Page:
|Teaching method||Contact hours|
|Course coordinator(s)||dr. AJAM Schuurman|
|Lecturer(s)||dr. AJAM Schuurman|
|Examiner(s)||dr. AJAM Schuurman|
Language of instruction:
Our contemporary societies are in a process of reorganization, redefinition and rearrangement. In this course we will discuss these processes from a historical viewpoint. We will focus on the process of European integration and its consequences. What is Europe? Why is it that after WWII France and Germany started to work together so closely? What did 1989 mean for the integration process? Will there still be a European Union in 2030 and what will it look like?
The history of the (un)making of Europe is situated within long-term historical developments like innovation, globalization, state formation, nation building, and sustained economic growth. Three developments are distinguished: the development of the EU itself, the development of the nation-states that form the EU and the general historical development. How are these three entangled? How do they influence each other?
Students will write a paper on the making of the European Union - topics may vary from a particular country (Germany, Italy, UK) to the role of the new social movements in Eastern Europe in the 1970s and 1980s (Solidarinosc, Charta77), to the role of individuals (Helmut Kohl, Jacques Delors, Berlusconi), to specific themes (migration, democratization, euro crisis) or to comparisons in time (the making of the United States, the difference between the European Community and the European Union) and in space (Africa, South America, Asia).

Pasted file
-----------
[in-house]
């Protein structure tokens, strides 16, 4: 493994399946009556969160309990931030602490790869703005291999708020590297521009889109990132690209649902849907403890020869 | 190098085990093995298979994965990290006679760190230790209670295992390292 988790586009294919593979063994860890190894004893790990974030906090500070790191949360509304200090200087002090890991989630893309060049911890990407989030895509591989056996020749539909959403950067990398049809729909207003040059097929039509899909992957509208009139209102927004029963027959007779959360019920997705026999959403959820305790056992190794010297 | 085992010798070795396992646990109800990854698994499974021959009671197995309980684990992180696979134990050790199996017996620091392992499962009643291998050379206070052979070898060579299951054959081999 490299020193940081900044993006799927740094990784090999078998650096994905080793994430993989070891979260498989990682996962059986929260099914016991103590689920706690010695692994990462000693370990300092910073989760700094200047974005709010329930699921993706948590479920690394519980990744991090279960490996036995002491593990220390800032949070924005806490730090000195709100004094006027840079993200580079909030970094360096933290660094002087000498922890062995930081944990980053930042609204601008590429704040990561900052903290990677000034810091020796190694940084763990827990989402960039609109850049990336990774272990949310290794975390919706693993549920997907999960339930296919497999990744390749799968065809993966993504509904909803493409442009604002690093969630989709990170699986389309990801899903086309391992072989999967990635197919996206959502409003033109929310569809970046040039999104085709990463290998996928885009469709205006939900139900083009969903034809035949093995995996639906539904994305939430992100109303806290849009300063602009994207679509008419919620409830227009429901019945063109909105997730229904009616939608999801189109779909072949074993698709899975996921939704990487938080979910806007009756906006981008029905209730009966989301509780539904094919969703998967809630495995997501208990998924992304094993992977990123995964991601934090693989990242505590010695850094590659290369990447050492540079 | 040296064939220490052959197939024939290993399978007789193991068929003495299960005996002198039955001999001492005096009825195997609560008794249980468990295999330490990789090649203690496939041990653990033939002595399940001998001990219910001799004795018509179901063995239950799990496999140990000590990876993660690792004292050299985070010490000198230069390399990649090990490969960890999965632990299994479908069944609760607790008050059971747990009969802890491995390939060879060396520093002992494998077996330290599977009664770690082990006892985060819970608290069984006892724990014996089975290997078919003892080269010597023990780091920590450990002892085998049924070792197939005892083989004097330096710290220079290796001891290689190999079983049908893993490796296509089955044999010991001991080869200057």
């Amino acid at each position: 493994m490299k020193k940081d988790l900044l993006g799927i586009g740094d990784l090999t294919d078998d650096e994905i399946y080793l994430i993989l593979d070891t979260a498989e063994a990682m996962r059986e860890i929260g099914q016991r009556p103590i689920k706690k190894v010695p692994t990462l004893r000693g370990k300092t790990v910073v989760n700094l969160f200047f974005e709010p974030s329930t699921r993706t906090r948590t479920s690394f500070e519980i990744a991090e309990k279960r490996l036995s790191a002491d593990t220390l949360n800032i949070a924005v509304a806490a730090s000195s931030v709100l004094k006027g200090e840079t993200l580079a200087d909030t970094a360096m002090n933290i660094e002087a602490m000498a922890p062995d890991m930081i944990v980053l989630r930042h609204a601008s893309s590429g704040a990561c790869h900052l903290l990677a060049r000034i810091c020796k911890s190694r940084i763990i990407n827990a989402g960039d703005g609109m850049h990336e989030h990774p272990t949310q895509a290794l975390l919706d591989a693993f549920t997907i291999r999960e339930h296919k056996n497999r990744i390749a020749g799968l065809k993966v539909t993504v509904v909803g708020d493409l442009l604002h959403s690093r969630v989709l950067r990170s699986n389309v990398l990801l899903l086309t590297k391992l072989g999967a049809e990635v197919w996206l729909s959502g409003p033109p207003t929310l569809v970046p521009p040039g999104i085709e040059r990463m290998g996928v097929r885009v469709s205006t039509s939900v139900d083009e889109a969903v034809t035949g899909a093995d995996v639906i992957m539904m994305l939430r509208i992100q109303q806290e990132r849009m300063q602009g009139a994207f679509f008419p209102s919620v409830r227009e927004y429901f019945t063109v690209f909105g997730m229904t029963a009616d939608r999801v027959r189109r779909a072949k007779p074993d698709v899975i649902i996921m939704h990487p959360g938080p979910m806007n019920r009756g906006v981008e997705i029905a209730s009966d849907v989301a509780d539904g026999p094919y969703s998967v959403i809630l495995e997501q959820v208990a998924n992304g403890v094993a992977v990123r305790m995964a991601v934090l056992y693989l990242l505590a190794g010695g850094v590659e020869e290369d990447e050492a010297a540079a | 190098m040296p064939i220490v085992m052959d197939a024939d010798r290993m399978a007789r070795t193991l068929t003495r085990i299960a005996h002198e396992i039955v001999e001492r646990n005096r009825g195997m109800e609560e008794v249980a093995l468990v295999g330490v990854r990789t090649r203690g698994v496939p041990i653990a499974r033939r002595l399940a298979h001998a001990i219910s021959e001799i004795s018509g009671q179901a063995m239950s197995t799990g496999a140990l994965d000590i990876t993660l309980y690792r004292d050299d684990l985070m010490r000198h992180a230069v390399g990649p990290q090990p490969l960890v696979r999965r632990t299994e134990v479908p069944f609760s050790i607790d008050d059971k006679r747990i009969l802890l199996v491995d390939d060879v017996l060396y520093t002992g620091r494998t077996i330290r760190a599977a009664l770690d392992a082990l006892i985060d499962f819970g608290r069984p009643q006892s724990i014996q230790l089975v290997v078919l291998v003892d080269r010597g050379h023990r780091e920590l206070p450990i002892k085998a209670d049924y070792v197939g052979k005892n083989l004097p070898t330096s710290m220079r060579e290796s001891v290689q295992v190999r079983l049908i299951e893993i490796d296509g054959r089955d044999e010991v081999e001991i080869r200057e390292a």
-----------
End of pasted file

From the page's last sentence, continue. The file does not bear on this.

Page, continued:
After successful completion of this course students are expected to be able to:
- explain and interpret the development of the European Union;
- explain the major scientific approaches to the study of the European Union;
- assess contemporary developments with regard to the European Union from a historical perspective;
- evaluate and critically reflect on the entanglement of national histories, European history and global history;
- evaluate and critically reflect on the distinction between structural and time specific causes of historical change;
- report on an independent scientific historical investigation.
- tutorials and independent study;
- students will have to read the relevant literature for the lectures and tutorials;
- they are expected to actively participate in class discussions;
- students also have to write and present a paper.
- written test with open questions (50%);
- an individual paper (50%).
Each component needs a minimum mark of 5.5 to pass.
A guide to the course and a list of relevant literature will be available at the secretariat of the chair group and at the first meeting.
You also may consult our website.